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Five Sustainability Roadblocks to Overcome in 2012

5 hurdles your organization might face in its quest to become more sustainable

Come January, many people strive to better themselves. But what self-improvements can companies undertake? Below we describe five hurdles your organization might face in its quest to become more sustainable – and, the strategies that can keep you from stumbling. We reviewed the literature on factors that can hinder sustainability; and then interviewed professionals to see how they dealt with these issues.

1) Your company is older:

Firms that have been around longer (the literature says about eight years) or have older plants/equipment often incur higher costs to meet new social demands. Older firms also suffer from less flexibility in adapting to social change – effectively, a corporate hardening of the arteries (Cochran and Wood, Pennsylvania State University).

But if your firm is older, your company has withstood the test of time. You know how to remain relevant. Your firm is probably good at what it does, but you might lose your competitive advantage if you don’t embrace changing stakeholder preferences. Two tips for overcoming this sustainability roadblock are:

a) Make your age an asset: Leverage your robust financial resources, knowledge and expertise to meet stakeholder needs. For example, older companies often have well-established relationships with a loyal consumer base. This base can become a reliable market to introduce new or tweaked products that incorporate business sustainability values. Older firms may have relationships with key influencers, funders or advisors, all of which can be leveraged to help infuse sustainability into the firm.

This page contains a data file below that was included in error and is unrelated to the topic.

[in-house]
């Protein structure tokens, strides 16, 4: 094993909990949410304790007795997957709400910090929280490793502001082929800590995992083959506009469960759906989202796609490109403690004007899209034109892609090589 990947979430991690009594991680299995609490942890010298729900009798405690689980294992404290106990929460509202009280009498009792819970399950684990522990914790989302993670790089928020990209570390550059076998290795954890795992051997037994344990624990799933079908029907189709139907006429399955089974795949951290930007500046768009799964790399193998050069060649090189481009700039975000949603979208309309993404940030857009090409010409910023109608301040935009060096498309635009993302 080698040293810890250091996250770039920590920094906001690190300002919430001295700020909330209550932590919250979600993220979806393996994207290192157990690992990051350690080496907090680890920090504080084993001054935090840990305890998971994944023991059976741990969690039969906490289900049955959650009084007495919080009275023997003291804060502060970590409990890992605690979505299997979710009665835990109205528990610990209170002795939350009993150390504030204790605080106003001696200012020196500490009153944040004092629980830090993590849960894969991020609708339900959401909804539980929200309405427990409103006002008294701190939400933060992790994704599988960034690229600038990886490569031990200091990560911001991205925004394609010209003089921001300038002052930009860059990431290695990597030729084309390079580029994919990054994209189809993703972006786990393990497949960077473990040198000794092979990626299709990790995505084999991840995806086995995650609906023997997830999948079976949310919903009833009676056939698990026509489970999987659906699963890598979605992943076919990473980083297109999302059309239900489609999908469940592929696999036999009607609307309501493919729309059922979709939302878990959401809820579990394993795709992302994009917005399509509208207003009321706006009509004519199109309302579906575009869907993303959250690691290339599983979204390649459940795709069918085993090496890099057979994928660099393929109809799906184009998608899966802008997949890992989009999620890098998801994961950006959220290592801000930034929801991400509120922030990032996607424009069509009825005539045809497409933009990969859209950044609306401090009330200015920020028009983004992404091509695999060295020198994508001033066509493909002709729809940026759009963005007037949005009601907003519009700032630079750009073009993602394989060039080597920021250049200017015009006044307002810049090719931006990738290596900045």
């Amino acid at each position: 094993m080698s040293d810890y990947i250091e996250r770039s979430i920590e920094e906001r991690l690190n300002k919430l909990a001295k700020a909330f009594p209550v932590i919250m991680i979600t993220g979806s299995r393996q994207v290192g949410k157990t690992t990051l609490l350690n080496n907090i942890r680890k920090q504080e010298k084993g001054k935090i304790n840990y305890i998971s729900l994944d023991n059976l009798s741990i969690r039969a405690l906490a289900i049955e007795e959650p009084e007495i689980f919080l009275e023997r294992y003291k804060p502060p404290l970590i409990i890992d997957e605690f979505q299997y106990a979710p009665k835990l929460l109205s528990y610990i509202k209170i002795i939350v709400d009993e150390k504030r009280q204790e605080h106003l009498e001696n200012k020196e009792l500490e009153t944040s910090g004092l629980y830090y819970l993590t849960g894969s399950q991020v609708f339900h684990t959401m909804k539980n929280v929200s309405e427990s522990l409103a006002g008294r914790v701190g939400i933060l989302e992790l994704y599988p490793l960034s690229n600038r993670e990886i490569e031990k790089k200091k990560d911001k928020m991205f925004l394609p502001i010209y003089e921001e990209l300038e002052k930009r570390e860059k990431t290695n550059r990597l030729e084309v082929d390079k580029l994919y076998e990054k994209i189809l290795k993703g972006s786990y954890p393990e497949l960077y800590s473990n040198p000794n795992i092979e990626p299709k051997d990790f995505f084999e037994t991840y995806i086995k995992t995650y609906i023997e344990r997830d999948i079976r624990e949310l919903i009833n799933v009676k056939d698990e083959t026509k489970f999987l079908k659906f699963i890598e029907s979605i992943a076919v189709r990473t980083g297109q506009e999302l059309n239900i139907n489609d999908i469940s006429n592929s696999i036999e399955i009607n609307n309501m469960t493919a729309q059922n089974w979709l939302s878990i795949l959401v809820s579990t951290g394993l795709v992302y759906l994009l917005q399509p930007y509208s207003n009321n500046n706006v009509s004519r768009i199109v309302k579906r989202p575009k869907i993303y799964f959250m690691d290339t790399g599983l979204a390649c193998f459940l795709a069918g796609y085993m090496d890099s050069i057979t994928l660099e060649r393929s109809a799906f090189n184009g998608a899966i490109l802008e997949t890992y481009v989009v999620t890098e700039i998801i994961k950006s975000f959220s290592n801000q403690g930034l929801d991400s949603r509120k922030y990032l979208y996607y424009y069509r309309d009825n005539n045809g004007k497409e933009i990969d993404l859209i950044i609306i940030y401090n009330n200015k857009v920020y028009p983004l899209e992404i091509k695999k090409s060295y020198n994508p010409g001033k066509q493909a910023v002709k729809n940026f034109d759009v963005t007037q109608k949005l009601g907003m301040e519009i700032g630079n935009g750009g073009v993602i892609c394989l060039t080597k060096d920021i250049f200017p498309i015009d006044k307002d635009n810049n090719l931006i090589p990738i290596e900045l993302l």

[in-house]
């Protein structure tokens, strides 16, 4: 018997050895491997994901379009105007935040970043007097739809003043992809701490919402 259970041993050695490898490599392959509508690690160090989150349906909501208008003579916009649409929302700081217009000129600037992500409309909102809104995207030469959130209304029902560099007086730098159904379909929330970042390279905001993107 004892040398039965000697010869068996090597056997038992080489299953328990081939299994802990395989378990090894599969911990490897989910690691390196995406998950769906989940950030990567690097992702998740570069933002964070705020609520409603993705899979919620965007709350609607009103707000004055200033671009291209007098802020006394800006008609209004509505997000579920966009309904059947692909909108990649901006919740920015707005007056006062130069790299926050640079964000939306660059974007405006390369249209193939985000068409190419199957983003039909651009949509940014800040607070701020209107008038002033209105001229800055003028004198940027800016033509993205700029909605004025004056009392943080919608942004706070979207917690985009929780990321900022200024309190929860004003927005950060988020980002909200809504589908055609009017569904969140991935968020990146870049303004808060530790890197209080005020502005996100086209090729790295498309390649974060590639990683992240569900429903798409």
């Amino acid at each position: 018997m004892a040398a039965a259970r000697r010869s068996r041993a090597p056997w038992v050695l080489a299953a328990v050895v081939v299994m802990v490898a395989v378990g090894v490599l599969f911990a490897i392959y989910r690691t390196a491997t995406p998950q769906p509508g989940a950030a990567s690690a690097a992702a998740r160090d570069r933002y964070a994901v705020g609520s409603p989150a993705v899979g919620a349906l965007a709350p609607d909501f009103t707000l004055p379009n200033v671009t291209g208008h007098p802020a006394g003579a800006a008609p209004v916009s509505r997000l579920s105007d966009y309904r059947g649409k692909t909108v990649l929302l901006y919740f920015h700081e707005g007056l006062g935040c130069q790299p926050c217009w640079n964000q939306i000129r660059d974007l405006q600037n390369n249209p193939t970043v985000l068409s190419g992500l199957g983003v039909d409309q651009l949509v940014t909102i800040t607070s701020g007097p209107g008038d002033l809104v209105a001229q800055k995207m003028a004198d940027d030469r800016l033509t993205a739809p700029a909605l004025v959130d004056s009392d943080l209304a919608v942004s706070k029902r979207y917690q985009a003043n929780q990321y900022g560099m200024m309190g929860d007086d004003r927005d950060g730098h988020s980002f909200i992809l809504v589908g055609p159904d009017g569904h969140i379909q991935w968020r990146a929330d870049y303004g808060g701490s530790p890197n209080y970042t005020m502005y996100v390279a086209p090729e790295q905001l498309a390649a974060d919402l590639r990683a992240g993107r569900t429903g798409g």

b) Work through HR: To overcome the “old guard” mentality, hire with business sustainability in mind. The pool of potential hires with this mentality is getting larger as Generation Y enters the workforce. Also consider creating a new role dedicated to business sustainability. The person in this role can focus on garnering top management support, overcoming potential inflexibility or complexity and seeking opportunities for change.

2)Your financial performance is poor:

Companies with fewer financial resources than others in the industry generally can’t take the risk – nor do they have the capacity – to take on new initiatives like sustainability. Firms that are in financial trouble may have few slack resources to make discretionary investment in either philanthropy or long-term, strategic sustainability initiatives (Moore, New Castle Business School).